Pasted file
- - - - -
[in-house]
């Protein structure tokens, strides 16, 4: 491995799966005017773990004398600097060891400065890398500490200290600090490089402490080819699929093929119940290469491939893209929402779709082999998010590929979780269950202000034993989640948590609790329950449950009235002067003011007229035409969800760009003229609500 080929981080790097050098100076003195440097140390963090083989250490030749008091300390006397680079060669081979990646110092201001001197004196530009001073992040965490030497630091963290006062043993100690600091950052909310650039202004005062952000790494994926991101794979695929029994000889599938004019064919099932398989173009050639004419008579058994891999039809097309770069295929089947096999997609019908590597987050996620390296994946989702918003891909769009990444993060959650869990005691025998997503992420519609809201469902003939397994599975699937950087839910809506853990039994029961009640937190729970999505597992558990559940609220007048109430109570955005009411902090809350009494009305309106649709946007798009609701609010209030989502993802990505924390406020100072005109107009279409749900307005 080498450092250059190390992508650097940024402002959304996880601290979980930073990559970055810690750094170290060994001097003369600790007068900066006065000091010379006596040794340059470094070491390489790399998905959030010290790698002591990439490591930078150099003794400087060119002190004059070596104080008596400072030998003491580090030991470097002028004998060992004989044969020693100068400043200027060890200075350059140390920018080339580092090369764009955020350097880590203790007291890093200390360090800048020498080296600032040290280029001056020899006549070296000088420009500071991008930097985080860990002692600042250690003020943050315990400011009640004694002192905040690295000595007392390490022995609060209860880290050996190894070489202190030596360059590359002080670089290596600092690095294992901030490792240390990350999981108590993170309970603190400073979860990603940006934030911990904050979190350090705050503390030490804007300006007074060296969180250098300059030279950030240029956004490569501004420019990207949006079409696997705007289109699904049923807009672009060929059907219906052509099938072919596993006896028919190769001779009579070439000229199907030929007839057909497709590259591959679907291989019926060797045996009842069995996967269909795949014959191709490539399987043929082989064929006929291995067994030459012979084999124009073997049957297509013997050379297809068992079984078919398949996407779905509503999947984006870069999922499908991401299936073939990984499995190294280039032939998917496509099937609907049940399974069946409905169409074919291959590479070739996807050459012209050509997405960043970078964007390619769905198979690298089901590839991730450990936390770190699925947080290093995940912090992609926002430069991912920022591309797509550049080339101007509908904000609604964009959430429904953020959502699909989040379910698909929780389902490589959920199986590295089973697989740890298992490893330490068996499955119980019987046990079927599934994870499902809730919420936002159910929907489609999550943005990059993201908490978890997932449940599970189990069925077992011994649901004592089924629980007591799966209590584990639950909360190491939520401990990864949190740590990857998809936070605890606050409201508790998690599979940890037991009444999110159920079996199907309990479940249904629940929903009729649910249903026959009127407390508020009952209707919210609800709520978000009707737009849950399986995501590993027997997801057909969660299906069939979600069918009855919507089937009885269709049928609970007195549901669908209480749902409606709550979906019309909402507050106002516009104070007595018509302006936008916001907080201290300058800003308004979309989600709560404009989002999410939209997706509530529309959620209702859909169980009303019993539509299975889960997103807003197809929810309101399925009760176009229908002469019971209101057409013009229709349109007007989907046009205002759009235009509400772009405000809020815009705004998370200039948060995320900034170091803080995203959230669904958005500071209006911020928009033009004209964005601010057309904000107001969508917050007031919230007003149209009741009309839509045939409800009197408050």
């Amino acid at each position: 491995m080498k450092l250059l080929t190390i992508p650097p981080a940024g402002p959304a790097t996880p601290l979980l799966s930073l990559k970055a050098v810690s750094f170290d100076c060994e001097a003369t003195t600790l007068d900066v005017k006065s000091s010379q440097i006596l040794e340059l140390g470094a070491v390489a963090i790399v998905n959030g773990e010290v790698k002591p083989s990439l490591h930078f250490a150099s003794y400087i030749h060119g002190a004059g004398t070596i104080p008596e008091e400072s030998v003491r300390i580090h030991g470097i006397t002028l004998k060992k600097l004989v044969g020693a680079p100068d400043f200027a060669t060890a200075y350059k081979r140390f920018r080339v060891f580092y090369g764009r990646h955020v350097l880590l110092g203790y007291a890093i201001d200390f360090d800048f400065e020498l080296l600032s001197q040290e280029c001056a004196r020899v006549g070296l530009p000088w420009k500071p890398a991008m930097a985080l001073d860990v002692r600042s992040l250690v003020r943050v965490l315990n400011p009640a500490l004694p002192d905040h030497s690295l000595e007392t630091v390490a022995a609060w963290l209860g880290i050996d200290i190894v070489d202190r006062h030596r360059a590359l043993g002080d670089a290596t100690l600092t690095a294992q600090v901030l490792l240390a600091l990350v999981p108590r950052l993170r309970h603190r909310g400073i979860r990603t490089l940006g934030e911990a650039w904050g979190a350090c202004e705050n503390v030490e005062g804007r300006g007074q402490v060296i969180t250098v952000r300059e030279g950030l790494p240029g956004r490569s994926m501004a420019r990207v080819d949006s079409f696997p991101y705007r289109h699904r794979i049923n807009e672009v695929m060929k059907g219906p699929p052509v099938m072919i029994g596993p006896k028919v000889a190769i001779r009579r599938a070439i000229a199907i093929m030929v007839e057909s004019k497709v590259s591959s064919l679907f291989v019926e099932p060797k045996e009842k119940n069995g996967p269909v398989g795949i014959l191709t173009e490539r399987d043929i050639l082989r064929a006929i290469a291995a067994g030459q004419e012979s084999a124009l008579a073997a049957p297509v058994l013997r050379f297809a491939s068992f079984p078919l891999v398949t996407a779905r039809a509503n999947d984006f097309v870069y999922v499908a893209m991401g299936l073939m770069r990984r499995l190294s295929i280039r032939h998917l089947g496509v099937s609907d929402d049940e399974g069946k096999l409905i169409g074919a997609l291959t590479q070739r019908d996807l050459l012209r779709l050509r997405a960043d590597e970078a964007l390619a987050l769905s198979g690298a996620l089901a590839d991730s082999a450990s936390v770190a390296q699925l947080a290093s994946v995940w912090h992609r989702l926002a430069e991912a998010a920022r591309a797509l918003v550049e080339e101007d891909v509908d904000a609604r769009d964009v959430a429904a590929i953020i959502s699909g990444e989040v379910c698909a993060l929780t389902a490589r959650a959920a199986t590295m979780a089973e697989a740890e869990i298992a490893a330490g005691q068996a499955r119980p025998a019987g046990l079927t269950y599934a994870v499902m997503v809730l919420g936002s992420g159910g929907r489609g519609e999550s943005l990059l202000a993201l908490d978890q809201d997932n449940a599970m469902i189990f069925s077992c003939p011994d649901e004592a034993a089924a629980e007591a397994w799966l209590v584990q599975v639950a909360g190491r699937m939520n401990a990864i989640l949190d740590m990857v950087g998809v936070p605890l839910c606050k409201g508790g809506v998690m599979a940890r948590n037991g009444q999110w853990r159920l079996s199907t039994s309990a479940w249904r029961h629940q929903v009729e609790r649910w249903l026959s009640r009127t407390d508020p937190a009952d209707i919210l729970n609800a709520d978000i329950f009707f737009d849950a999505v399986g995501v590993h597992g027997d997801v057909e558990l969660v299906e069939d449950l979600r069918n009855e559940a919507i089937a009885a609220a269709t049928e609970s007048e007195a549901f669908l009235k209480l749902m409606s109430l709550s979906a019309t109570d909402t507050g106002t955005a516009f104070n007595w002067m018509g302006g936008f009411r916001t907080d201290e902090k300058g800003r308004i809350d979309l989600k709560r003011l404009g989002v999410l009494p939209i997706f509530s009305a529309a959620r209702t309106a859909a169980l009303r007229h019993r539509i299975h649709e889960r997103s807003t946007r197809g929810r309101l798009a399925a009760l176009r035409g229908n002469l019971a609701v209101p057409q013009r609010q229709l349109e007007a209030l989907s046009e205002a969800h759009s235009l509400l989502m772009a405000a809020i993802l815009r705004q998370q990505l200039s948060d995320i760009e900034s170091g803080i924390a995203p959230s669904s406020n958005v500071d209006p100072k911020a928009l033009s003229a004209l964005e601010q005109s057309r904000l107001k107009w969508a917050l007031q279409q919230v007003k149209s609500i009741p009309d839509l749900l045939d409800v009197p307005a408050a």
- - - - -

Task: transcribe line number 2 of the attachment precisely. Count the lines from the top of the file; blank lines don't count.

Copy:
């Protein structure tokens, strides 16, 4: 491995799966005017773990004398600097060891400065890398500490200290600090490089402490080819699929093929119940290469491939893209929402779709082999998010590929979780269950202000034993989640948590609790329950449950009235002067003011007229035409969800760009003229609500 080929981080790097050098100076003195440097140390963090083989250490030749008091300390006397680079060669081979990646110092201001001197004196530009001073992040965490030497630091963290006062043993100690600091950052909310650039202004005062952000790494994926991101794979695929029994000889599938004019064919099932398989173009050639004419008579058994891999039809097309770069295929089947096999997609019908590597987050996620390296994946989702918003891909769009990444993060959650869990005691025998997503992420519609809201469902003939397994599975699937950087839910809506853990039994029961009640937190729970999505597992558990559940609220007048109430109570955005009411902090809350009494009305309106649709946007798009609701609010209030989502993802990505924390406020100072005109107009279409749900307005 080498450092250059190390992508650097940024402002959304996880601290979980930073990559970055810690750094170290060994001097003369600790007068900066006065000091010379006596040794340059470094070491390489790399998905959030010290790698002591990439490591930078150099003794400087060119002190004059070596104080008596400072030998003491580090030991470097002028004998060992004989044969020693100068400043200027060890200075350059140390920018080339580092090369764009955020350097880590203790007291890093200390360090800048020498080296600032040290280029001056020899006549070296000088420009500071991008930097985080860990002692600042250690003020943050315990400011009640004694002192905040690295000595007392390490022995609060209860880290050996190894070489202190030596360059590359002080670089290596600092690095294992901030490792240390990350999981108590993170309970603190400073979860990603940006934030911990904050979190350090705050503390030490804007300006007074060296969180250098300059030279950030240029956004490569501004420019990207949006079409696997705007289109699904049923807009672009060929059907219906052509099938072919596993006896028919190769001779009579070439000229199907030929007839057909497709590259591959679907291989019926060797045996009842069995996967269909795949014959191709490539399987043929082989064929006929291995067994030459012979084999124009073997049957297509013997050379297809068992079984078919398949996407779905509503999947984006870069999922499908991401299936073939990984499995190294280039032939998917496509099937609907049940399974069946409905169409074919291959590479070739996807050459012209050509997405960043970078964007390619769905198979690298089901590839991730450990936390770190699925947080290093995940912090992609926002430069991912920022591309797509550049080339101007509908904000609604964009959430429904953020959502699909989040379910698909929780389902490589959920199986590295089973697989740890298992490893330490068996499955119980019987046990079927599934994870499902809730919420936002159910929907489609999550943005990059993201908490978890997932449940599970189990069925077992011994649901004592089924629980007591799966209590584990639950909360190491939520401990990864949190740590990857998809936070605890606050409201508790998690599979940890037991009444999110159920079996199907309990479940249904629940929903009729649910249903026959009127407390508020009952209707919210609800709520978000009707737009849950399986995501590993027997997801057909969660299906069939979600069918009855919507089937009885269709049928609970007195549901669908209480749902409606709550979906019309909402507050106002516009104070007595018509302006936008916001907080201290300058800003308004979309989600709560404009989002999410939209997706509530529309959620209702859909169980009303019993539509299975889960997103807003197809929810309101399925009760176009229908002469019971209101057409013009229709349109007007989907046009205002759009235009509400772009405000809020815009705004998370200039948060995320900034170091803080995203959230669904958005500071209006911020928009033009004209964005601010057309904000107001969508917050007031919230007003149209009741009309839509045939409800009197408050």